Correlation of the virulence of CSFV with evolutionary patterns of E2 glycoprotein

Front Biosci (Elite Ed). 2010 Jan 1;2:204-20. doi: 10.2741/e83.


Infection with classical swine fever virus (CSFV) is costly to the livestock industry. Several genomic sequences including velogenic strains and low virulent strains have been identified. However, the reasons for the virulence of the virus have remained unclear. Based on selective pattern and pressure strength, we classified all genes of CSFV into three classes. Among these genes, the E2 gene was under the strongest positive selection. Based on the analysis of 85 representative E2 gene sequences, the location and intensity of positive selection in CSFV isolates from group one and group two were identified. These results suggest that these two groups employ evolutionary difference. Moreover, the mutations, potentially driven by positive selection, can be correlated with the virulence of CSFV by altering the conformation and function of E2 and/or changing its glycosylation pattern. Based on these results, a model for the evolution of virulence of CSFV is proposed. The results provide a link between epidemiology and the gene function of CSFV, and may shed light on the molecular mechanism underlying the variation of CSFV virulence.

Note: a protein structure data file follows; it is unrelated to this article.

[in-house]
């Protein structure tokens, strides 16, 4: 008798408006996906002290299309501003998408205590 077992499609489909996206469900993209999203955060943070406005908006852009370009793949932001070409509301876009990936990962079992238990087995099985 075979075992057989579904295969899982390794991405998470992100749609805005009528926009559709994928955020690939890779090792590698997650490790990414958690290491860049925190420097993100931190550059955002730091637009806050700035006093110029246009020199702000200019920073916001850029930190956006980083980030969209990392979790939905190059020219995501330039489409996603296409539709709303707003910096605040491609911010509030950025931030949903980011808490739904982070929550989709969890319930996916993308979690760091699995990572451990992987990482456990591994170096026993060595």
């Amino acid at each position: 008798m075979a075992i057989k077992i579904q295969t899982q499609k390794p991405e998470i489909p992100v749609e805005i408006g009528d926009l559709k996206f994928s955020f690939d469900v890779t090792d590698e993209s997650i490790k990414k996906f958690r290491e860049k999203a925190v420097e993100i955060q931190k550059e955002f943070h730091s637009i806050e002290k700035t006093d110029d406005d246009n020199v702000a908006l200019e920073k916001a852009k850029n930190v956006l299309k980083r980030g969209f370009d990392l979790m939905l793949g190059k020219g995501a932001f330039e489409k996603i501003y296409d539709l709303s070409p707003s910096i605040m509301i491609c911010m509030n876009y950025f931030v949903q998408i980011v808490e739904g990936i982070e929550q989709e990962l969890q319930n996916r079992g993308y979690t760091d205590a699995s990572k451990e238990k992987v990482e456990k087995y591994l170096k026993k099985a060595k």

Publication types

  • Research Support, Non-U.S. Gov't

MeSH terms

  • Bayes Theorem
  • Classical Swine Fever Virus / genetics
  • Classical Swine Fever Virus / pathogenicity*
  • Computational Biology
  • Evolution, Molecular*
  • Glycosylation
  • Likelihood Functions
  • Models, Genetic*
  • Mutation / genetics
  • Phylogeny*
  • Selection, Genetic*
  • Species Specificity
  • Viral Envelope Proteins / classification
  • Viral Envelope Proteins / genetics*
  • Virulence


  • Viral Envelope Proteins